Selling your condo? Resist the temptation to post “For sale” signs in your window and at the entrance. Come to think of it, your neighbour on the right should take that aluminum foil off his bedroom window. And your neighbour to the left should find a new place to store those bicycles. Oh, and his collection of beer bottles, too. Now, what about the satellite dish one suite over? Bottom line – condo rules exist to ensure the high standard of living in your building.
Signs, clutter and outdoor storage are not allowed under condominium bylaws, which are often ignored. Failure to enforce the bylaws can set off a spiral of declining standards and competing “For sale” signs. While a few more people might look at your property this way, it becomes less likely that they’ll actually find it desirable enough to buy, or to pay what it is worth.
Bylaw enforcement is one of the most difficult areas for condo boards. It may be a board member or the chair himself who needs to sell their home. Well, a rule for one is a rule for all. And if one sign or dish is allowed, where does it stop? It doesn’t, of course.
A rule for one is a rule for all. And if one sign or dish is allowed, where does it stop? It doesn’t, of course.
Imagine, a 50-unit condo apartment building or townhouse development with 50 “For sale” signs, 50 satellite dishes, half of the bedroom windows blacked out with aluminum foil, and 100 or more bicycles chained to balcony railings. Yuck!
But don’t worry; the lack of “For sale” signs should not limit the marketing of condo homes. First of all, most condo homes are sold by realtors through the Multiple Listing Service (MLS) system, marketing electronically to every realtor member of the local real estate board. Second, the abridged public realtor.ca website reaches a world-wide audience. And third, condo-specialist realtors (ahem) have sophisticated websites that are viewed by thousands of condo buyers looking for specific condo properties, exclusive (non-MLS) listings and/or specific buyer services in that particular city. All of these mechanisms can post multiple colour photos of the property and provide detailed information. Somehow a sign out by the sidewalk doesn’t compete, does it?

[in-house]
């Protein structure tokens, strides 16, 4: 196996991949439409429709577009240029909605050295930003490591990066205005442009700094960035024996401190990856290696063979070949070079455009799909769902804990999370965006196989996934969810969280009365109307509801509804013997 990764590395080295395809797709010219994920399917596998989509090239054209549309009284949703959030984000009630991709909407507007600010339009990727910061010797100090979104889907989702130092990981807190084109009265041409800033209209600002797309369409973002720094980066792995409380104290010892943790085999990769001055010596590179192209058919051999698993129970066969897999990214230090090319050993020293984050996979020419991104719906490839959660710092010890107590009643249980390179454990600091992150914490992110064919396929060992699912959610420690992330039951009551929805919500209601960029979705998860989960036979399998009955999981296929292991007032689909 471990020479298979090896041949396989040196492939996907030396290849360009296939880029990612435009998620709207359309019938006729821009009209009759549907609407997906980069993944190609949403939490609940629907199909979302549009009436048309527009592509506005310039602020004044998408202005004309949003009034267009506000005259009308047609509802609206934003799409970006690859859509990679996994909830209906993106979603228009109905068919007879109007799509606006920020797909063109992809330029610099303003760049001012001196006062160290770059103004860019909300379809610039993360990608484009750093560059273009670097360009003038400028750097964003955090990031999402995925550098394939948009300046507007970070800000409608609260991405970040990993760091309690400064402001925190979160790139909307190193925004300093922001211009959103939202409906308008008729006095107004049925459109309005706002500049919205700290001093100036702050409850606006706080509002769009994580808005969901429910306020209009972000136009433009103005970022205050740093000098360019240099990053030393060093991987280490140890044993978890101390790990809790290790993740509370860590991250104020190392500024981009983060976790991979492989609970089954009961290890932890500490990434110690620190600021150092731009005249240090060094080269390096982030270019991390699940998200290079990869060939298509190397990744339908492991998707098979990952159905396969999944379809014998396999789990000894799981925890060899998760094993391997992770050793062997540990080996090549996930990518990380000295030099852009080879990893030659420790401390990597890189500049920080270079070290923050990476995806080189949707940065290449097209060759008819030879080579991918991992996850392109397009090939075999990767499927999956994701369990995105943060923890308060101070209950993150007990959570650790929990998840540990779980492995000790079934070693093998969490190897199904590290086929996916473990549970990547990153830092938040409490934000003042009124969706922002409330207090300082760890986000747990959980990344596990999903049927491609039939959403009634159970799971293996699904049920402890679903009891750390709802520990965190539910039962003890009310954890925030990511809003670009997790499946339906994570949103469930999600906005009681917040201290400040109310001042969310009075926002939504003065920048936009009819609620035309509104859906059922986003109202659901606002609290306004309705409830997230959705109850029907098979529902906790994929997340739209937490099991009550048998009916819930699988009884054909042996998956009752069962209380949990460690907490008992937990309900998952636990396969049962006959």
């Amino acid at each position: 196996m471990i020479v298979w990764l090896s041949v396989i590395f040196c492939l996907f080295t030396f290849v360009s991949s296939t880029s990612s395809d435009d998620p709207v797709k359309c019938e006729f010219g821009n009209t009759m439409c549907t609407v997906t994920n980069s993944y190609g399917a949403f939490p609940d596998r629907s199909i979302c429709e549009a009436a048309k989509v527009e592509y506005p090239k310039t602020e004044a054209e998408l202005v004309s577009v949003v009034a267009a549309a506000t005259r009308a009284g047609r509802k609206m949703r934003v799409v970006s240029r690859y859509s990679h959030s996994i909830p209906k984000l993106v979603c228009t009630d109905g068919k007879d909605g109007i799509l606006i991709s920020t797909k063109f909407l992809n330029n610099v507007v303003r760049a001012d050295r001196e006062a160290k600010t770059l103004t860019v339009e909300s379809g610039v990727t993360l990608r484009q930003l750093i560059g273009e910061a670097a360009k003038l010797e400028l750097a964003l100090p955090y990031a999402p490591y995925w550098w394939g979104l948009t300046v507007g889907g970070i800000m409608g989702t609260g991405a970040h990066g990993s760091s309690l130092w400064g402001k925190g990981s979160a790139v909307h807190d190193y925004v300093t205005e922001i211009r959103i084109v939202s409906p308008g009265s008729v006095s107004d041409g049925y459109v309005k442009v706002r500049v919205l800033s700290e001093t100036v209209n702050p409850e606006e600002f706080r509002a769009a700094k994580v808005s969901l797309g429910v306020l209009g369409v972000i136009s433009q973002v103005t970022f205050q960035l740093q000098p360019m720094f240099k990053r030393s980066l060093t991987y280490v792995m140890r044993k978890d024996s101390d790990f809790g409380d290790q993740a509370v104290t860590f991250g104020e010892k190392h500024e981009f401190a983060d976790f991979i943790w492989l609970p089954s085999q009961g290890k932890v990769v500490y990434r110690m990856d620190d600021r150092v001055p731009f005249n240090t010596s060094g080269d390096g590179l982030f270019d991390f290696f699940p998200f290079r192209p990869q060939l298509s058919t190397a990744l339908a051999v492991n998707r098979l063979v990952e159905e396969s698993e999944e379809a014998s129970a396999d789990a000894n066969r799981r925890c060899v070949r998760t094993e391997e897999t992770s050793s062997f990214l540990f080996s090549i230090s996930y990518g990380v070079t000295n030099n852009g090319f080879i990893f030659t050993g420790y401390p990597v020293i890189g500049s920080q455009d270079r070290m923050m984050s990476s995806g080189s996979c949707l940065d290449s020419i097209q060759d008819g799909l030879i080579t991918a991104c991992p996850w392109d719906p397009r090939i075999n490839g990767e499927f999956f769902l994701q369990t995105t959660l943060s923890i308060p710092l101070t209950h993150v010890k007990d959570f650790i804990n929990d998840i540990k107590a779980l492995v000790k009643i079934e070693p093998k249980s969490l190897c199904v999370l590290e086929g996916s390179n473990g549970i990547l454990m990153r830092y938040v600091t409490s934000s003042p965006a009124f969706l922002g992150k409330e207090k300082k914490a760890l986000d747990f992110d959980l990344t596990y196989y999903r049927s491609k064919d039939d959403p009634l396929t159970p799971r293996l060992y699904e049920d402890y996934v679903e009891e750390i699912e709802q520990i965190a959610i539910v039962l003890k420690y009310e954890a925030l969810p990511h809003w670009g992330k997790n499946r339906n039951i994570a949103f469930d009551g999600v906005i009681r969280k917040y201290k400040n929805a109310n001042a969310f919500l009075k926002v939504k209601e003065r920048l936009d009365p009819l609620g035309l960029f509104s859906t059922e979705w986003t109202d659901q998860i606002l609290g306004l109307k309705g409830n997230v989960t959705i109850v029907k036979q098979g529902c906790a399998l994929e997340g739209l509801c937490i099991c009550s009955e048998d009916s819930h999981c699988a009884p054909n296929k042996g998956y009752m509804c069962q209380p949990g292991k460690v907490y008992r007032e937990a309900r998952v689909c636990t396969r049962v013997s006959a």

Most condo bylaws also specifically allow “Open house” signs for limited hours. So, marketing on weekend afternoons is not prevented, but enhanced, because shoppers will easily see a single “Open house” sign, uncluttered by other realty signs. All of this might come under the standard real estate guideline for décor when selling, namely to keep it light, bright, uncluttered and simple. This applies to the outside of the home, and inside as well.
Just as there are good options for condo sellers needing marketing, there are also alternatives for those who create the other clutter that can affect condominium appearances. Bike racks can be bolted to concrete walls in parkades, in front of parking spots. Beer lovers (yeah, me too) can return empties to the bottle depot more often than once a year. Night workers who need darkness during the daytime can visit a hardware store to fetch inexpensive blackout roller blinds in an off-white finish.
Lastly, TV and movie buffs can subscribe to cable, upgrade to full-tier cable, or subscribe to pay-per-view services. They can also see if a single dish hidden atop the roof could serve the entire building, and undertake a subscription drive in-house to see if enough owners would subscribe. It’s even possible that their small dish could be mounted inside their suite pointing through the picture window. Ugly? Yeah, but that’s why we don’t want it (and 49 more like it) mounted to the building exterior.
I help to sell and buy a lot of condo properties. As a matter of policy, I won’t use a “For sale” sign to do it. Create a level playing field in your condo community by enforcing the no-signs bylaws so no one else will, either. And purge the other clutter while you’re at it.